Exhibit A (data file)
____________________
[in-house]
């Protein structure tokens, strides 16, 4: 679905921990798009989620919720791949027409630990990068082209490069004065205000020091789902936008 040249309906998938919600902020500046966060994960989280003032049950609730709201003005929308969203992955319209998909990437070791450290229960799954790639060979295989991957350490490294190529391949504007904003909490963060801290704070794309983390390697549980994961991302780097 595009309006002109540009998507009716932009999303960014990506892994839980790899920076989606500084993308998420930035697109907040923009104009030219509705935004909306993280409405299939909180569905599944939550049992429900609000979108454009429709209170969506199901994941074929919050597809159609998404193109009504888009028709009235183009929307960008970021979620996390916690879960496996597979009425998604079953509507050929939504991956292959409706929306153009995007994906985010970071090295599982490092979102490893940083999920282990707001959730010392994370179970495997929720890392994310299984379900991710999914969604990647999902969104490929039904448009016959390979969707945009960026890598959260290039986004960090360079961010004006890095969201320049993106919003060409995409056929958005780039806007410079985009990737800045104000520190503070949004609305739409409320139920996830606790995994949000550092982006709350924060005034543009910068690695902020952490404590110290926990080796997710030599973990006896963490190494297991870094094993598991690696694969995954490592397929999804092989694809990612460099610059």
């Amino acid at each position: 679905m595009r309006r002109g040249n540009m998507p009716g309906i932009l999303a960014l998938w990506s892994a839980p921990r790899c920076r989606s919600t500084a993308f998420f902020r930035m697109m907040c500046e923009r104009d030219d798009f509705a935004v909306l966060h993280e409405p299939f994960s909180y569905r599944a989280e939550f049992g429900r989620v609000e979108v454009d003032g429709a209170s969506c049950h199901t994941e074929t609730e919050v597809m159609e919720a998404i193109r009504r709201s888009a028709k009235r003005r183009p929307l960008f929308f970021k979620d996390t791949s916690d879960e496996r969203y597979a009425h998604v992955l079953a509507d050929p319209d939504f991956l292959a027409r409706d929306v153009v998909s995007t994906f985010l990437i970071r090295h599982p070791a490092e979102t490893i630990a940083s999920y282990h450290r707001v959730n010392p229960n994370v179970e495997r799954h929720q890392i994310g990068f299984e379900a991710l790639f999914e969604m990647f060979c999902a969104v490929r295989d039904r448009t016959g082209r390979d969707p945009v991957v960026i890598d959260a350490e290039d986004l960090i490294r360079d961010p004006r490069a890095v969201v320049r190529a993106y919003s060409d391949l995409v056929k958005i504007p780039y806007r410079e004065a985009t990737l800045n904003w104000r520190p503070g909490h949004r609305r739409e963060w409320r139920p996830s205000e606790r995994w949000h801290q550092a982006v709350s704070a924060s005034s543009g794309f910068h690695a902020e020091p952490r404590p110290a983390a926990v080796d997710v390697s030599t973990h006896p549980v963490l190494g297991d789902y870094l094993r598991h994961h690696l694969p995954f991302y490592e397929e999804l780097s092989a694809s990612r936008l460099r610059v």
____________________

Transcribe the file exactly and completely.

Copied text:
[in-house]
């Protein structure tokens, strides 16, 4: 679905921990798009989620919720791949027409630990990068082209490069004065205000020091789902936008 040249309906998938919600902020500046966060994960989280003032049950609730709201003005929308969203992955319209998909990437070791450290229960799954790639060979295989991957350490490294190529391949504007904003909490963060801290704070794309983390390697549980994961991302780097 595009309006002109540009998507009716932009999303960014990506892994839980790899920076989606500084993308998420930035697109907040923009104009030219509705935004909306993280409405299939909180569905599944939550049992429900609000979108454009429709209170969506199901994941074929919050597809159609998404193109009504888009028709009235183009929307960008970021979620996390916690879960496996597979009425998604079953509507050929939504991956292959409706929306153009995007994906985010970071090295599982490092979102490893940083999920282990707001959730010392994370179970495997929720890392994310299984379900991710999914969604990647999902969104490929039904448009016959390979969707945009960026890598959260290039986004960090360079961010004006890095969201320049993106919003060409995409056929958005780039806007410079985009990737800045104000520190503070949004609305739409409320139920996830606790995994949000550092982006709350924060005034543009910068690695902020952490404590110290926990080796997710030599973990006896963490190494297991870094094993598991690696694969995954490592397929999804092989694809990612460099610059």
């Amino acid at each position: 679905m595009r309006r002109g040249n540009m998507p009716g309906i932009l999303a960014l998938w990506s892994a839980p921990r790899c920076r989606s919600t500084a993308f998420f902020r930035m697109m907040c500046e923009r104009d030219d798009f509705a935004v909306l966060h993280e409405p299939f994960s909180y569905r599944a989280e939550f049992g429900r989620v609000e979108v454009d003032g429709a209170s969506c049950h199901t994941e074929t609730e919050v597809m159609e919720a998404i193109r009504r709201s888009a028709k009235r003005r183009p929307l960008f929308f970021k979620d996390t791949s916690d879960e496996r969203y597979a009425h998604v992955l079953a509507d050929p319209d939504f991956l292959a027409r409706d929306v153009v998909s995007t994906f985010l990437i970071r090295h599982p070791a490092e979102t490893i630990a940083s999920y282990h450290r707001v959730n010392p229960n994370v179970e495997r799954h929720q890392i994310g990068f299984e379900a991710l790639f999914e969604m990647f060979c999902a969104v490929r295989d039904r448009t016959g082209r390979d969707p945009v991957v960026i890598d959260a350490e290039d986004l960090i490294r360079d961010p004006r490069a890095v969201v320049r190529a993106y919003s060409d391949l995409v056929k958005i504007p780039y806007r410079e004065a985009t990737l800045n904003w104000r520190p503070g909490h949004r609305r739409e963060w409320r139920p996830s205000e606790r995994w949000h801290q550092a982006v709350s704070a924060s005034s543009g794309f910068h690695a902020e020091p952490r404590p110290a983390a926990v080796d997710v390697s030599t973990h006896p549980v963490l190494g297991d789902y870094l094993r598991h994961h690696l694969p995954f991302y490592e397929e999804l780097s092989a694809s990612r936008l460099r610059v």